The US Airways plane had the good fortune to be under the command of an old-style stick-and-rudder pilot. Sullenberger, 58, is a former USAF fighter pilot and a man who lives for flying. He has 19,000 hours and among other things, he is also a glider instructor and he runs a company that advises on safety systems and crew procedures.
The pilots had two or three airports in potential gliding range, but from only 3,200 feet they could only glide a handful of miles, depending on the wind. Simply turning 90 degrees would cost them more than 1,000 feet. Captain Sullenberger decided that they would probably not be able to make Teterboro, the small airport on the New Jersey side of the Hudson (where I used to land). Everywhere is built-up and on the left were the dense high rise towers of Manhattan. The alternatives would have been trying to land on a highway or turn down the Hudson. Putting an airliner down at some 140 knots on busy roads would have been lethal so they chose the very long wet runway to their left.
The two pilots would have been flat out running through emergency procedures and configuring the plane for landing -- with flaps down to slow it, but wheels up (they only hinder in water). Just for the information, the plane can glide 2.5 nautical miles per 1,000 feet at an average descent rate of about 1,600 feet per minute. That meant that they had about two minutes once both engines were out.
When the "Fly-by-wire" A320 was first introduced in the 1980s, pilots dreaded the prospect of a powerless glide. Nothing physical connects them to the hydraulically-operated control surfaces on the wings and tail. The computers send their manual commands from a little side-stick and rudder pedals to the machinery. But the power apparently worked fine as they slowed the airliner on its glide. If both engines were completely dead, the juice would have come from the batteries and a Ram Air Turbine (a windmill that opens into the slipstream but is not much use at slow speeds). Perhaps they managed to start the Auxiliary Power Unit, the noisy internal turbine that normally provides power on the ground.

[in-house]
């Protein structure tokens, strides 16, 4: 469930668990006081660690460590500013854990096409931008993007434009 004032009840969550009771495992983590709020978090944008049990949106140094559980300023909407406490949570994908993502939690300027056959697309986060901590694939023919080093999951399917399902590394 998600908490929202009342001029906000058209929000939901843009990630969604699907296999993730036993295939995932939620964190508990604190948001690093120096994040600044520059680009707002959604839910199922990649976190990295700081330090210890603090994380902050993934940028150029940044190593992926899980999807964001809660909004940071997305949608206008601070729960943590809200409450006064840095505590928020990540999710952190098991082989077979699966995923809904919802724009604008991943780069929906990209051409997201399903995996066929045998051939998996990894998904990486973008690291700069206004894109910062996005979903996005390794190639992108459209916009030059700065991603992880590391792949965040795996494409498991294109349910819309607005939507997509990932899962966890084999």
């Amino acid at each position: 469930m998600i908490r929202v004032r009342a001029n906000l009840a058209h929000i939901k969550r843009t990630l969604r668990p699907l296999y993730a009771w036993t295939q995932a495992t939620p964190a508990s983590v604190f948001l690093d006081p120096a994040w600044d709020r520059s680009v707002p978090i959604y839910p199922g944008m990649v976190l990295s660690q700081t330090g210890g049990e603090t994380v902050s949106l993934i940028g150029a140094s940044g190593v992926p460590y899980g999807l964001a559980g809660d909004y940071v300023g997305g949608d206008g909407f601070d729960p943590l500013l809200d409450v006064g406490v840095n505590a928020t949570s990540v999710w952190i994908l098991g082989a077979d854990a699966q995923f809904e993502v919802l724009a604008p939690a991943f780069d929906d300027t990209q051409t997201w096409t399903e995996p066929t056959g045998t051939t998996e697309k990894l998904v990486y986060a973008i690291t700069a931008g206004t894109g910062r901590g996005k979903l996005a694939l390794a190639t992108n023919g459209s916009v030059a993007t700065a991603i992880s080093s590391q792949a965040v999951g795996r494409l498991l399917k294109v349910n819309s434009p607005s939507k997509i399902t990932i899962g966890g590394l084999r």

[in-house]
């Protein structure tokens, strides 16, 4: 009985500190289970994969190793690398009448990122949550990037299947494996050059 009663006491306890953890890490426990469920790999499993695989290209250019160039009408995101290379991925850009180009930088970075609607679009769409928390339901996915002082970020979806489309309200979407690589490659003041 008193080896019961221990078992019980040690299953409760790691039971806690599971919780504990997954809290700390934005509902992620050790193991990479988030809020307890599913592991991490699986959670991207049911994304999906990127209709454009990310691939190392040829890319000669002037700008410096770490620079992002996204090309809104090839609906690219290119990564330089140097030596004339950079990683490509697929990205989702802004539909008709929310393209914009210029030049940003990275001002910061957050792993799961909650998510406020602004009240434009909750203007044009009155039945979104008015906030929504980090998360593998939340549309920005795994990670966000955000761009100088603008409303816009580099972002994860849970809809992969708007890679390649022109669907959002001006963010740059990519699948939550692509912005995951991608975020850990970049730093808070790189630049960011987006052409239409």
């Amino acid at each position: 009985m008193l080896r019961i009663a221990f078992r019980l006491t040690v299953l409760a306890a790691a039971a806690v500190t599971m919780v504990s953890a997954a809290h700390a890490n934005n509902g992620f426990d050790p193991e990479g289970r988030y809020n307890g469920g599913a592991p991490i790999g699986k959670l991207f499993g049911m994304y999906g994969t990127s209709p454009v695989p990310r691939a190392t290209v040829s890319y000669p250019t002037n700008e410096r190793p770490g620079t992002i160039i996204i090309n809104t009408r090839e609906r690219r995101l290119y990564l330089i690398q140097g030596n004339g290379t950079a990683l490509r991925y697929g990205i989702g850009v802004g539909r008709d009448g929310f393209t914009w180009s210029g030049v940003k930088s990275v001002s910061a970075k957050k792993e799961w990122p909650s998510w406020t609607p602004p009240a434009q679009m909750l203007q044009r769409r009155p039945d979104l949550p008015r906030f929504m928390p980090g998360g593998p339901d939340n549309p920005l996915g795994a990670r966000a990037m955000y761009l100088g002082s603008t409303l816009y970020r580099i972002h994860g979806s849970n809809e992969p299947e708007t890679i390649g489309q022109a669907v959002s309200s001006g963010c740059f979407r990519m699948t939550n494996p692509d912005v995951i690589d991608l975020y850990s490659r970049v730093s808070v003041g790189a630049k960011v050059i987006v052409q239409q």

The computer's anti-stall system would have helped Captain Sullenberger slow the plane to the maximum. Flying by the seat of his pants, he would have flared it like a much smaller plane, pulling its nose up to let it settle in the edge of a stall at about 130 mph onto the water. Making things worse was a 10 knot tail-wind. At that speed water is like concrete. One of the motors and perhaps both, sheered off their pylons under the wings, as they are designed to do in a crash. That prevented the plane breaking. A passenger described the impact as no worse than a rear-end car collision.
Very few airliners have remained intact after ditching. Two exceptions were a Japan Airlines DC-8 [above] which came down off San Francisco airport in November 1968. It was recovered and flew on for years. Another involved an Arabian registered Boeing 707 cargo jet in Africa in 2000. The most famous airliner ditching occurred in November 1996 when an Ethiopian Airlines Boeing was hijacked and came down off the Comoros islands [video below]. The plane, which had run out of fuel, caught a wing-tip and cartwheeled as it put down on a rough sea. Out of 175 on board, 50 survived.